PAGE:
The mandamus was assigned to a panel that has now denied the petition, holding that Freelancer has not shown a “clear legal right to a stay of all proceedings premised solely on the filing of a motion to dismiss the complaint.”  Likewise, Freelancer did not establish that the delay is “so unreasonable or egregious as to warrant mandamus relief.” Slip Op.

[Freelancer Mandamus Petition]

Note here that the 12(b)(6) motion is not about eligibility but rather infringement.  “The Complaint fails to put Freelancer on proper notice of how its products or services infringe either of the two asserted patents.” Although the complaint alleges infringement against particular activity, it does not do a claim-chart walk through showing how each limitation is met. Freelancer argues that “this generic, nonspecific language fails to meet the pleading standard set forth by Twombly, Iqbal, and the Federal Rules of Civil Procedure.”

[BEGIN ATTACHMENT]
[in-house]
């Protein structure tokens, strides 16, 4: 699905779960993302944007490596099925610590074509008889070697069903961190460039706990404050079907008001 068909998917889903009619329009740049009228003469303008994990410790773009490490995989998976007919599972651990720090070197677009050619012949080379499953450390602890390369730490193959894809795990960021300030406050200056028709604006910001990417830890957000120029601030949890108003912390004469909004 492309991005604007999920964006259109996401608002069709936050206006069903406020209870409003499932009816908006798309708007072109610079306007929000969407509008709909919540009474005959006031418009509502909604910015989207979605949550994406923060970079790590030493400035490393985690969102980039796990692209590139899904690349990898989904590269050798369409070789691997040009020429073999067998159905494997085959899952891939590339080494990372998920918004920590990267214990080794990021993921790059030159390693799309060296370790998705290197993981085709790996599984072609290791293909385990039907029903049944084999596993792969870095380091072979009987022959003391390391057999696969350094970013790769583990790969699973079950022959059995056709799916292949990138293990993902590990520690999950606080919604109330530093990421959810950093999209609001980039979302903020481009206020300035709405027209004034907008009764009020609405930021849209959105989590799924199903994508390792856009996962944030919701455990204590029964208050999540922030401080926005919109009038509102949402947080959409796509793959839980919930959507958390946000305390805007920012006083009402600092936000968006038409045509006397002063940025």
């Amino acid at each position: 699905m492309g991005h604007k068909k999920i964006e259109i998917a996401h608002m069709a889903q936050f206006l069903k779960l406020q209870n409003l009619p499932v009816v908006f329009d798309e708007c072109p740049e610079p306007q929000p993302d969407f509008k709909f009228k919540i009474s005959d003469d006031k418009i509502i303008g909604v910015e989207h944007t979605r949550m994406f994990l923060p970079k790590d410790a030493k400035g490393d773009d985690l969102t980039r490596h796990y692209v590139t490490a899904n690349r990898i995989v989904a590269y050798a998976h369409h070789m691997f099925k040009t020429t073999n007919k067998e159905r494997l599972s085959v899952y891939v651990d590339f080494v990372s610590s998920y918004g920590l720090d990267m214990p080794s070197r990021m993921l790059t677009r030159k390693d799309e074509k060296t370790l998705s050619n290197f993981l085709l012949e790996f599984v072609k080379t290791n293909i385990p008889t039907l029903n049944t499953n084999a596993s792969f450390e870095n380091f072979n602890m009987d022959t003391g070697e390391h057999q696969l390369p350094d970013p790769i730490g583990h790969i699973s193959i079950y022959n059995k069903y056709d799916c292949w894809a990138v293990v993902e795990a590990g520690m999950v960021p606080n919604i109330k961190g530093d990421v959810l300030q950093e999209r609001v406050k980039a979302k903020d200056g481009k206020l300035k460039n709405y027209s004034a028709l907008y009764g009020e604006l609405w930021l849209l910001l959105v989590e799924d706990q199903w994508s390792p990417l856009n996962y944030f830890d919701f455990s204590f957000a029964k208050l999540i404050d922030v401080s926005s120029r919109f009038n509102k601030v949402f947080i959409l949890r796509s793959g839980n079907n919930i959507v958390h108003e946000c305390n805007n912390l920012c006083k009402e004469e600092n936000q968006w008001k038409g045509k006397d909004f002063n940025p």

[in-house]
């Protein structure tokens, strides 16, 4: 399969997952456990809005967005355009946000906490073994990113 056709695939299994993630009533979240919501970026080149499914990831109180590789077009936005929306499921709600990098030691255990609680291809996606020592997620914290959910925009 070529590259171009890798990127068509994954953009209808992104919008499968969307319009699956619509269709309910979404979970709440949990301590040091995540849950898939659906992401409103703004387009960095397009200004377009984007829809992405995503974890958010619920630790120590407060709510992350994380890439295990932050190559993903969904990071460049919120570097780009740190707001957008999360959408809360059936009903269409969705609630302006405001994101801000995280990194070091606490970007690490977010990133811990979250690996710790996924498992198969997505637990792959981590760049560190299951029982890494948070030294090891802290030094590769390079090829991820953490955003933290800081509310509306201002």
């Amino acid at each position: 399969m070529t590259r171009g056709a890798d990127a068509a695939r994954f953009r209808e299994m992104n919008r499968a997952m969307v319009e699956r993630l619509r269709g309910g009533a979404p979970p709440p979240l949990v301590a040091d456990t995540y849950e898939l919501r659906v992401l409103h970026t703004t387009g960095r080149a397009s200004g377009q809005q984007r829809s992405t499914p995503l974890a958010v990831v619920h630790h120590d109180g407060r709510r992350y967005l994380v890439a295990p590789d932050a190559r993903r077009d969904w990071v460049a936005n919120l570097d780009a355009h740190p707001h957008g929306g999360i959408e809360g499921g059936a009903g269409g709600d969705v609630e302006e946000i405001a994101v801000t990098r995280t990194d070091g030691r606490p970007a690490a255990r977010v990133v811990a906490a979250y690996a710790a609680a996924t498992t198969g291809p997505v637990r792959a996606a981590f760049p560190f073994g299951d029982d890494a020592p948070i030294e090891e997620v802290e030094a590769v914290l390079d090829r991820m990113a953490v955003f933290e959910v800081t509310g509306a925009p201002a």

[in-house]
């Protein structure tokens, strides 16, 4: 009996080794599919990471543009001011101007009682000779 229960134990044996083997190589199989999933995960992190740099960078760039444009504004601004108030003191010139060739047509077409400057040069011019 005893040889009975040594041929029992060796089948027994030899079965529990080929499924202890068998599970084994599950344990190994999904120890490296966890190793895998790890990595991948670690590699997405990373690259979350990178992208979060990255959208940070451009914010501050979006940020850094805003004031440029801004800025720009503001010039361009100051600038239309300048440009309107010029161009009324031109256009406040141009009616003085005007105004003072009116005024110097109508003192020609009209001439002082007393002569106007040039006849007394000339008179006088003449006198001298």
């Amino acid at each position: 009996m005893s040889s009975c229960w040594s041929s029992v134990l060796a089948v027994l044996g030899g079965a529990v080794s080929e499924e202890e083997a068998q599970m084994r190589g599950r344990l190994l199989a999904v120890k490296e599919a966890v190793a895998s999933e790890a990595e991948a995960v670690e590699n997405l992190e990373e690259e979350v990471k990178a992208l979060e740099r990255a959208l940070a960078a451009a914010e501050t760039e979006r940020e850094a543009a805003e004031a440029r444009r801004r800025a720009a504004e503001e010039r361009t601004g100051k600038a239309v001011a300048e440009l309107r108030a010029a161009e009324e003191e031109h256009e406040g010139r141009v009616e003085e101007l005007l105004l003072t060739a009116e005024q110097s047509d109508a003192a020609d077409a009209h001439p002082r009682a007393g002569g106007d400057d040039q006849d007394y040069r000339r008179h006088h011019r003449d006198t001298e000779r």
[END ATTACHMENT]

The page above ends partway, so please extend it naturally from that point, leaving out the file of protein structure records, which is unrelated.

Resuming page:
[Freelancer Motion to Dismiss]

In its responsive briefing, the patentee points to some amount of claim-term-linking in the pleadings — locating various components within “the so-called Aurora Database Cluster, Elasticache, Cloudwatch, Kinesis, and Redshift.”

See Figs. 1-6 (describing the apparatus comprising data centers with servers, which further comprise the Aurora database cluster (memory/processing device), Amazon Elasticache (processing device/receiver/transmitter), Cloudwatch (processing device), Kinesis (processing device/receiver/transmitter), and Redshift (memory/processing device)).